Last Update 21:37
Sunday, 19 November 2017

Head of salafist El-Nour Party rules out alliance with Muslim Brotherhood

The head of El-Nour Party says the Salafist group is unlikely to form an alliance with the Muslim Brotherhood’s political arm

Reuters, Sunday 4 Dec 2011
El-Nour party
El-Nour’s election campaigning (Photo: Reuters)
Share/Bookmark
Views: 2237
Share/Bookmark
Views: 2237

The Salafist El-Nour Party will not accept living in the shadow of the Muslim Brotherhood’s Freedom and Justice Party (FJP) after both swept the first round of Egypt's parliamentary elections, according to its leader.

The FJP emerged the main winner in the first stage of the People Assembly’s elections, clinching 3.5 million votes, while El-Nour Party, which espouses an ultra-conservative brand of Islam, came second with 2.3 million votes.

Reports suggest that El-Nour and FJP, which is widely seen as more moderate, may form an alliance that could enable them to impose Islamic Sharia law.

However, El-Nour leader Emad Abdel-Ghafour played down such speculation, saying his party does not want to become a “follower to any other political force”.

“We hate to become followers because people always say that we are following in the footsteps of the Muslim Brotherhood in our decisions … We have nothing to do with the Brotherhood, we have our own view,” Abdel-Ghafour said in an interview with Reuters Arabic.

“This was clear in the 19 November clashes (between police and protesters in Tahrir) when the Brotherhood decided not to join the demonstrations. We joined and our decision was very useful.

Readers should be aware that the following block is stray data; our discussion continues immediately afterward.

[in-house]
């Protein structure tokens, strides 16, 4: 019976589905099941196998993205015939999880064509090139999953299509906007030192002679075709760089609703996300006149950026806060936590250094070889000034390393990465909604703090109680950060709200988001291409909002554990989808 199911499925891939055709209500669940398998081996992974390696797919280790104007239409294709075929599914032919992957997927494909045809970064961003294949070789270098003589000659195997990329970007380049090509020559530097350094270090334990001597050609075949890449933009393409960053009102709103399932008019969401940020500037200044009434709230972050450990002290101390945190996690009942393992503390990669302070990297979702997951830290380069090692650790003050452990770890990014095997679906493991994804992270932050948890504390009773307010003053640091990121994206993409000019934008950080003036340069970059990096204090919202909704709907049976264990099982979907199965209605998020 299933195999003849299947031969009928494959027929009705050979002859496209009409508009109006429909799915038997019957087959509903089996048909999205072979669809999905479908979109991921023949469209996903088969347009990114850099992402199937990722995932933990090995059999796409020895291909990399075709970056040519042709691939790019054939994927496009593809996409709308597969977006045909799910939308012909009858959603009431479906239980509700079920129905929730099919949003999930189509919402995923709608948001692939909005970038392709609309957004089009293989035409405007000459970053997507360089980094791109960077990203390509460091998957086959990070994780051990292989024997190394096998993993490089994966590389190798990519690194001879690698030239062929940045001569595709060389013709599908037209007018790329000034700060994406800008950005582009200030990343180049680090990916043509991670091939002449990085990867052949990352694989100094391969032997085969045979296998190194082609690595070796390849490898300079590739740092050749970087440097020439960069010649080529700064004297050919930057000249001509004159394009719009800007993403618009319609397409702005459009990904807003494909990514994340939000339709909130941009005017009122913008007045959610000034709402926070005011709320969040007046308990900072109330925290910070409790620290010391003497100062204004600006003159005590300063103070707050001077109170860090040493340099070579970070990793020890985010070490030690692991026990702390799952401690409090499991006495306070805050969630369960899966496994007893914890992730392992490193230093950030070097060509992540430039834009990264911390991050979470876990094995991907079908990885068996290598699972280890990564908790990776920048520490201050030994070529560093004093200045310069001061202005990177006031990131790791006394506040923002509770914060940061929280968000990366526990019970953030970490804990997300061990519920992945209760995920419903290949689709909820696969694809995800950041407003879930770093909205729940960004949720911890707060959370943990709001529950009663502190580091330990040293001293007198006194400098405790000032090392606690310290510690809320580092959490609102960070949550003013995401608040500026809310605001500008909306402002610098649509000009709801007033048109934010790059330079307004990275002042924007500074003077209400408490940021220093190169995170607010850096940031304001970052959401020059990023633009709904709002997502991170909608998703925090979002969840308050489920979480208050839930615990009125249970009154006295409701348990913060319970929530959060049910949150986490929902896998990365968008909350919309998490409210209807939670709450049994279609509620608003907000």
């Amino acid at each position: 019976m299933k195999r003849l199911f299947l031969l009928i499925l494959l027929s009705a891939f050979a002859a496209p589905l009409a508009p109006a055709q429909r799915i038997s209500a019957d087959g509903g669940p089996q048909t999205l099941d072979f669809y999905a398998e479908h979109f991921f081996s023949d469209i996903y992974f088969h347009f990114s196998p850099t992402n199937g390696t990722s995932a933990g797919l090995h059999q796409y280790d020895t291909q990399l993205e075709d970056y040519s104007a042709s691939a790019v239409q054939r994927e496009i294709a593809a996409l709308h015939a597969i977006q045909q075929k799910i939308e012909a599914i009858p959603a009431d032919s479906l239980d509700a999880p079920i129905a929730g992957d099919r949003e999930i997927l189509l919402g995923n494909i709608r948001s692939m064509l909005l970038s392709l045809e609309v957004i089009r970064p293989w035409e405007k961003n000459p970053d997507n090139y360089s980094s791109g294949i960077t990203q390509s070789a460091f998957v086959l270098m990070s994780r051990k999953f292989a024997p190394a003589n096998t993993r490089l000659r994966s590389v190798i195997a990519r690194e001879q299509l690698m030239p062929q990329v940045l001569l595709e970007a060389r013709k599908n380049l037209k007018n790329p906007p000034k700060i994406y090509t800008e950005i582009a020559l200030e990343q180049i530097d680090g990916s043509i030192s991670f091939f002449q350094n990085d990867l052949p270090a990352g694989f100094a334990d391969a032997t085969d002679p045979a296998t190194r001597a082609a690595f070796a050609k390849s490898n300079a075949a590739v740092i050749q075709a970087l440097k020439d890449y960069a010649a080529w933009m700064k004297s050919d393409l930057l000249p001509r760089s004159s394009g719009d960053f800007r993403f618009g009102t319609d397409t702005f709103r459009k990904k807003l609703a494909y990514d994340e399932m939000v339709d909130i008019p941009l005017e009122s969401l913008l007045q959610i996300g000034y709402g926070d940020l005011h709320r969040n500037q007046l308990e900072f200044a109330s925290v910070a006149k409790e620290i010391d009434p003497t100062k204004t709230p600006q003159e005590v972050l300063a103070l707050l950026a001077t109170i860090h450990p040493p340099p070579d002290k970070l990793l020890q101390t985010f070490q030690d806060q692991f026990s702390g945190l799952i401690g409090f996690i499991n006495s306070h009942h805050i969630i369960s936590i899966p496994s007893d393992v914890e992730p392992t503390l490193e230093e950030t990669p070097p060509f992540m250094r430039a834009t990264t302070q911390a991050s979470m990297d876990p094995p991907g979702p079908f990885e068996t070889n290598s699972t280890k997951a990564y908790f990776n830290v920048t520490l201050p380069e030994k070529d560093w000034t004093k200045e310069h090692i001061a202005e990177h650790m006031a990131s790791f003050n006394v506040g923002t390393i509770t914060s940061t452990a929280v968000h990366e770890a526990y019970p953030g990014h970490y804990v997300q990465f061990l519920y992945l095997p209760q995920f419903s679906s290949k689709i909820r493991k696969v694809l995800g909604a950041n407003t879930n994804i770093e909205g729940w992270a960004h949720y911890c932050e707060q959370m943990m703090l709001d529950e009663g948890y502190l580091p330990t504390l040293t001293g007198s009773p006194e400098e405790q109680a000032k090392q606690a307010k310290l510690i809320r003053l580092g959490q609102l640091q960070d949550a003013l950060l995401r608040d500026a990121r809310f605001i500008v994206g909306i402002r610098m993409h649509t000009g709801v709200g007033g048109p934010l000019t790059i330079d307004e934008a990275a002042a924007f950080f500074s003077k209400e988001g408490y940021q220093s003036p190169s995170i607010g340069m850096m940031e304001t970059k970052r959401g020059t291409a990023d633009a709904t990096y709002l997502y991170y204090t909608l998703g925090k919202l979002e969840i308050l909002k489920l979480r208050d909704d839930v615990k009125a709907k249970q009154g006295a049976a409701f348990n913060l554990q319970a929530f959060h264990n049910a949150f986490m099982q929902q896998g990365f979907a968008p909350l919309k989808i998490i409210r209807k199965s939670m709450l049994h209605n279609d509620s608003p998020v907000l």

“We don’t rule out the possibility of the Brotherhood trying to marginalise us; we had already noticed that before. They might continue to portray us as the troublemakers.”

However, Abdel-Ghafour said El-Nour had no problems forming wider coalitions in the newly-elected parliament. “If there is an opportunity to form a national unity government we will join,” he added.

Short link:

 

Email
 
Name
 
Comment's
Title
 
Comment
Ahram Online welcomes readers' comments on all issues covered by the site, along with any criticisms and/or corrections. Readers are asked to limit their feedback to a maximum of 1000 characters (roughly 200 words). All comments/criticisms will, however, be subject to the following code
  • We will not publish comments which contain rude or abusive language, libelous statements, slander and personal attacks against any person/s.
  • We will not publish comments which contain racist remarks or any kind of racial or religious incitement against any group of people, in Egypt or outside it.
  • We welcome criticism of our reports and articles but we will not publish personal attacks, slander or fabrications directed against our reporters and contributing writers.
  • We reserve the right to correct, when at all possible, obvious errors in spelling and grammar. However, due to time and staffing constraints such corrections will not be made across the board or on a regular basis.
Latest

© 2010 Ahram Online.